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I know how to create textures in SDL, but I don't get why they need to be created with a renderer: SDL_CreateTexture(SDL_Renderer* renderer, ...)

When it comes to rendering, I can render my texture on every renderer, regardless from which renderer it was created on. Then why does SDL_CreateTexture require me to pass in a renderer?

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    \$\begingroup\$ I'm not sure but I would guess that it is because it is the renderers that hold the OpenGL context (and they all share the same context). \$\endgroup\$ – Vaillancourt Jan 27 '16 at 13:31
  • \$\begingroup\$ As a future reference, I would suggest downloading SDL's source code. Then you could check these things out in the source yourself. \$\endgroup\$ – Tyyppi_77 Jan 27 '16 at 16:17
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SDL_Renderer is an abstraction over some concept in the underlying graphics API. In OpenGL that concept is the context and in D3D it's the device. In these underlying graphics APIs, creating textures is an operation you do from a context or device, and so the SDL abstractions over those APIs must carry forward that relationship (or weaken the API).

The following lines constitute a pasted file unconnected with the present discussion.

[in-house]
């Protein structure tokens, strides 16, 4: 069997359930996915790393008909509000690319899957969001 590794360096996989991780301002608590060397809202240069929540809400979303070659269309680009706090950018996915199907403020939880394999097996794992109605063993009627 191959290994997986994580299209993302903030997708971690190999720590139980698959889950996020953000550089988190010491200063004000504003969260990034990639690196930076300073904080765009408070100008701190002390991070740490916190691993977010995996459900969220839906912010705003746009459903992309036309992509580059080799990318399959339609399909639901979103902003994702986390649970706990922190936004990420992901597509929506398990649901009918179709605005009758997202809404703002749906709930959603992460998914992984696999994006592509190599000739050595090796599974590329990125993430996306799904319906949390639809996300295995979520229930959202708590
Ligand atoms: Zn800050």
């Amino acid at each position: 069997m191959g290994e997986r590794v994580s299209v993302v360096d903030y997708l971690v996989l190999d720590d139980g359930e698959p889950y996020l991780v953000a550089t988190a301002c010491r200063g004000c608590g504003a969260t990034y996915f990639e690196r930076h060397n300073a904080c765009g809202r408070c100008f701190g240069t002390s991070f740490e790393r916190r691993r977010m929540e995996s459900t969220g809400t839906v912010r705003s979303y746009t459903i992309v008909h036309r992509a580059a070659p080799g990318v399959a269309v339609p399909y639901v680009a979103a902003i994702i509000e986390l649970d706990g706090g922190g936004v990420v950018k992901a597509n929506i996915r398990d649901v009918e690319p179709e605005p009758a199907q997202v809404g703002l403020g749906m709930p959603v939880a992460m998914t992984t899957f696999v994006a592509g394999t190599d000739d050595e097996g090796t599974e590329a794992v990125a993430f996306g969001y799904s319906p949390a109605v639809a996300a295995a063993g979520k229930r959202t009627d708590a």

Why do the underlying graphics APIs work that way? Because the context or the device is sortof like a representation of the graphics card itself, and the graphics card will be where most of the important texture data actually lives, and thus creating textures has to be done via the interface to the graphics card.

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  • \$\begingroup\$ Well that makes sense, especially on systems with more than one graphics card... \$\endgroup\$ – Xriuk Jan 27 '16 at 16:54
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This is the data I could gather from a quick glimpse at the SDL's source code.

Firstly, the renderer stores the driver data, and the maximum texture size depends on the driver/GPU, so firstly in SDL_CreateTexture the code makes sure that the wanted texture isn't too big.

Then the code splits into platform/rendering API specific code. As Alexandre Vaillancourt said in the comments, the renderer stores the OpenGL context data that is required for creating the texture.

I'm also pretty sure that you can also force SDL_Renderer to use a specific rendering API at least in some hacky way, and rendering textures that are created on a DirectX renderer sure won't work with an OpenGL-based renderer.

Lastly, as mentioned here, the renderer also manages its textures lifetime.

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